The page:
problemset2_2012

problemset2_2012 - Game Theory and Strategy: Problem Set 2...

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Unformatted text preview: Game Theory and Strategy: Problem Set 2 Raquel Fernández ECON-UA 216 This problem set is due in class on Tuesday, February 14th. 1. Penalty Shots Revisited. Player 1 has to take a soccer penalty shot to decide the game. She can shoot Left, Middle, or Right. Player 2 is the goalie. He can dive to the left, middle, or right. Actions are chosen simultaneously. The payoffs (which here are the probabilities in tenths of winning) are as follows. (a) For each player, is any strategy dominated by another (pure) strategy? (b) For what beliefs about player 1's strategy is m a best response for player 2? For what beliefs about player 2's strategy is M a best response for player 1? [Hint: you do not need to draw a 3‐ dimensional picture!]. (c) Suppose player 2 “puts himself in player 1's shoes” and assumes that player 1, whatever is her belief, will always choose a best‐response to that belief. Should player 2 ever choose m? (d) Show that this game does not have a (pure‐strategy) Nash Equilibrium? 2. Partnerships Revisited. (Adapted from Watson.) Recall the partnership game we discussed in class. Two law partners jointly own a firm and share equally in its revenues. Each law partner individually decides how much effort to put into the firm. The firm's revenue is given by 4 (s1 + s2 + bs1s2) where s1 and s2 are the efforts of the lawyers 1 and 2 respectively. The parameter b > 0 reflects the synergies between their efforts: the more one lawyer works, the more productive is the other. Assume that 0 ≤ b ≤ 1/4, and that each effort level Si = [0, 4]. The payoff for partners 1 and 2 are: respectively, where the si2 terms reflect the cost of effort. (Notice that the cost of providing another unit of effort is increasing in the amount of effort already provided). Assume the firm has no other costs. In class, we showed that the only rationalizable strategies (i.e., those not deleted by the process of iteratively deleting strategies that are never a best response) were s1* = s2* = 1/(1‐b). (a) Suppose that the partners both agree to work the same amount as each other, and that they write a contract specifying that amount. What common amount of effort s** should they agree each to supply to the firm if their aim is to maximize revenue net of total effort costs. How does this amount compare to the rationalizable effort levels we found in class. Give a brief intuition for this comparison. [Hint: for the intuition, it may help to consider the special case b = 0.] (b) Suppose now that the contract is only binding on partner 2. That is, partner 2 has to provide the effort level s** you found from part (a), but partner 1 is free to choose any effort level between 0 and 4. What effort level will partner 1 choose? How does this amount compare to s1* and to s1** . Give a brief intuition for you answer. (c) Return to the basic game we discussed in class, but now assume that b = ‐1/2; that is, the partners' efforts have negative synergies. Solve for the best‐response functions in this case, and draw the best‐response diagram. Find the set of rationalizable strategies. Again, compare these effort levels with those that the partners would choose if they could contract to provide the same amount as each other. [Hint: you do not need to re‐do all the work of part (a).] 3. Nash Equilibria and Iterative Deletion (Gibbons) Consider the following game. (a) What strategies survive iterative deletion of strictly dominated strategies? (b) Find the (pure strategy) Nash equilibria of this game. (c) Argue as carefully but as concisely as you can that, in general (not just in this game), strategies that form part of a Nash equilibrium are never eliminated by iterative deletion of strictly dominated strategies? 4. Splitting the Dollar(s) (adapted from Gibbons and Osborne). Players 1 and 2 are bargaining over how to split $10. Each player i names an amount, si, between 0 and 10 for herself. These numbers do not have to be in whole dollar units. The choices are made simultaneously. Each player's payoff is equal to her own money payoff. We will consider this game under two different rules. In both cases, if s1 + s2 ≤ 10 then the players get the amounts that they named (and the remainder, if any, is destroyed). (a) In the first case, if s1 + s2 > 10 then both players get zero and the money is destroyed. What are the (pure strategy) Nash Equilibria of this game? (b) In the second case, if s1 + s2 > 10 and the amounts named are different, then the person who names the smaller amount gets that amount and the other person gets the remaining money. If s1 + s2 > 10 and s1 = s2, then both players get $5. What are the (pure strategy) Nash Equilibria of this game? (c) Now suppose these two games are played with the extra rule that the named amounts have to be in whole dollar units. Does this change the (pure strategy) Nash Equilibria in either case? ...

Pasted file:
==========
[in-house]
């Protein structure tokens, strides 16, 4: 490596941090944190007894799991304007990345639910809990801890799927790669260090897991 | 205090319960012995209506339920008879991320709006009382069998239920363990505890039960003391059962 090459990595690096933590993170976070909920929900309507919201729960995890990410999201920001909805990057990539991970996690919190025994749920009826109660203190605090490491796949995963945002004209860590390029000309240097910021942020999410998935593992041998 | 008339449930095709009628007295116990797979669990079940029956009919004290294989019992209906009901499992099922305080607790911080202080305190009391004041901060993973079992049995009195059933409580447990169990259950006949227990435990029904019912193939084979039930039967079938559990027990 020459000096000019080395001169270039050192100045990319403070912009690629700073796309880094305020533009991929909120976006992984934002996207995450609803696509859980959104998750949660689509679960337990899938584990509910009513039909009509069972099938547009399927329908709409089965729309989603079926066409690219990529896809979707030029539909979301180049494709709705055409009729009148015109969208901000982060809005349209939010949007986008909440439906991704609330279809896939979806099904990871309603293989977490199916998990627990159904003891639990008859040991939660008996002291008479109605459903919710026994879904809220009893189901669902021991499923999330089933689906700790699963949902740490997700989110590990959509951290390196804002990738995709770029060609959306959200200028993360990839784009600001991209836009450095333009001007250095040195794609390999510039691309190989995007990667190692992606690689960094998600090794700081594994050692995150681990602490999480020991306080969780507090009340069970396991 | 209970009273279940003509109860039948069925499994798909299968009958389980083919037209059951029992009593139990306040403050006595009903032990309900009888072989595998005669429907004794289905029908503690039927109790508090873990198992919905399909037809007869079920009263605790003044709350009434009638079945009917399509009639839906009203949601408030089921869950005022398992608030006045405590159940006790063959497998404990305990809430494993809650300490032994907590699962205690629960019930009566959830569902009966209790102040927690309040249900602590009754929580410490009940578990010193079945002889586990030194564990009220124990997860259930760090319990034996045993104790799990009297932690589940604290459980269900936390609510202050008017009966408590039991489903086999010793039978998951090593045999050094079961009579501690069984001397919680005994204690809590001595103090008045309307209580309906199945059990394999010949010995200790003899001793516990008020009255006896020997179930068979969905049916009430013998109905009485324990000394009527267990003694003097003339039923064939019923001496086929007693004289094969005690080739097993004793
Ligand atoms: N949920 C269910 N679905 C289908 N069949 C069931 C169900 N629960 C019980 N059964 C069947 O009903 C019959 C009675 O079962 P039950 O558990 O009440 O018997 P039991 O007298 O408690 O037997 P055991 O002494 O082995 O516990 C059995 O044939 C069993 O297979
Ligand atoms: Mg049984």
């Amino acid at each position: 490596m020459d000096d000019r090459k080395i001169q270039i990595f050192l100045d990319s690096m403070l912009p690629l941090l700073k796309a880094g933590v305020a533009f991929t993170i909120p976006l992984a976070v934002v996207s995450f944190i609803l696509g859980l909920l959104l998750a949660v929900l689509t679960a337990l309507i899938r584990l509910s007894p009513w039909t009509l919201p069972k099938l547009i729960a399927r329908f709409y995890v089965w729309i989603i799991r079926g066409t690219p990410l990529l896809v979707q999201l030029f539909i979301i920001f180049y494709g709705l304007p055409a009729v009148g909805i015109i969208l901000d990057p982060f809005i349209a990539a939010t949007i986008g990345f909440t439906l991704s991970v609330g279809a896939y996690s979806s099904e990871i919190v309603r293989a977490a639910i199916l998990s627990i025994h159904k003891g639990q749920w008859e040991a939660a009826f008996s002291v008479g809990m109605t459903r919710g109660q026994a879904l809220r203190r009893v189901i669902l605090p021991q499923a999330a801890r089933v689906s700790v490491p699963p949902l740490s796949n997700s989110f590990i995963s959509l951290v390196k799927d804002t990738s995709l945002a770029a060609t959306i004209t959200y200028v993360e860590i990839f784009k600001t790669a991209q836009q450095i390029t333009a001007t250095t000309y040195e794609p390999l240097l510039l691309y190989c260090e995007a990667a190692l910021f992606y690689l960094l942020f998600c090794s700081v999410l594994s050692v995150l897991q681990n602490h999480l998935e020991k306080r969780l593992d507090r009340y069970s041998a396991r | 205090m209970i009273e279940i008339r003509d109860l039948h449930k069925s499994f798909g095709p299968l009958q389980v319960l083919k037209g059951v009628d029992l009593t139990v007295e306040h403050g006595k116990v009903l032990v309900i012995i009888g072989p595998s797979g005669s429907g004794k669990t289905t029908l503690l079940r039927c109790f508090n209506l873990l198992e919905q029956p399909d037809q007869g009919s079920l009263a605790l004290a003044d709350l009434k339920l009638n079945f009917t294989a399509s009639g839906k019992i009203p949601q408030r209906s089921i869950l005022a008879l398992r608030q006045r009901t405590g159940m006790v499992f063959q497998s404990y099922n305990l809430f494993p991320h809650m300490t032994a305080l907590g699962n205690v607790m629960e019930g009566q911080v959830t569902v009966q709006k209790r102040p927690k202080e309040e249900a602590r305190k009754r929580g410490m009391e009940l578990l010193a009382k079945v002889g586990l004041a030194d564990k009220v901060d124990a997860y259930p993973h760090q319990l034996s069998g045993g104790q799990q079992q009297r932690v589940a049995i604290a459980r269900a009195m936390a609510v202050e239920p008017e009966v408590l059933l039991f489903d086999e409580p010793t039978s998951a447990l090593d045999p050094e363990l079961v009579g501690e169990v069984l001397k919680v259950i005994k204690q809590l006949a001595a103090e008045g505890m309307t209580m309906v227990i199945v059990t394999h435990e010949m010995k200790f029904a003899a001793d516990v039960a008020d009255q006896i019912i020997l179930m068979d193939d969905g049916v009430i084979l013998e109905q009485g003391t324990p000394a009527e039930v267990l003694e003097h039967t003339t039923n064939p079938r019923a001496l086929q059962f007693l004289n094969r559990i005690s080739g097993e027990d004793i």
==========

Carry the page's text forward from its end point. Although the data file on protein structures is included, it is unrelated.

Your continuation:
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This document was uploaded on 02/19/2012.

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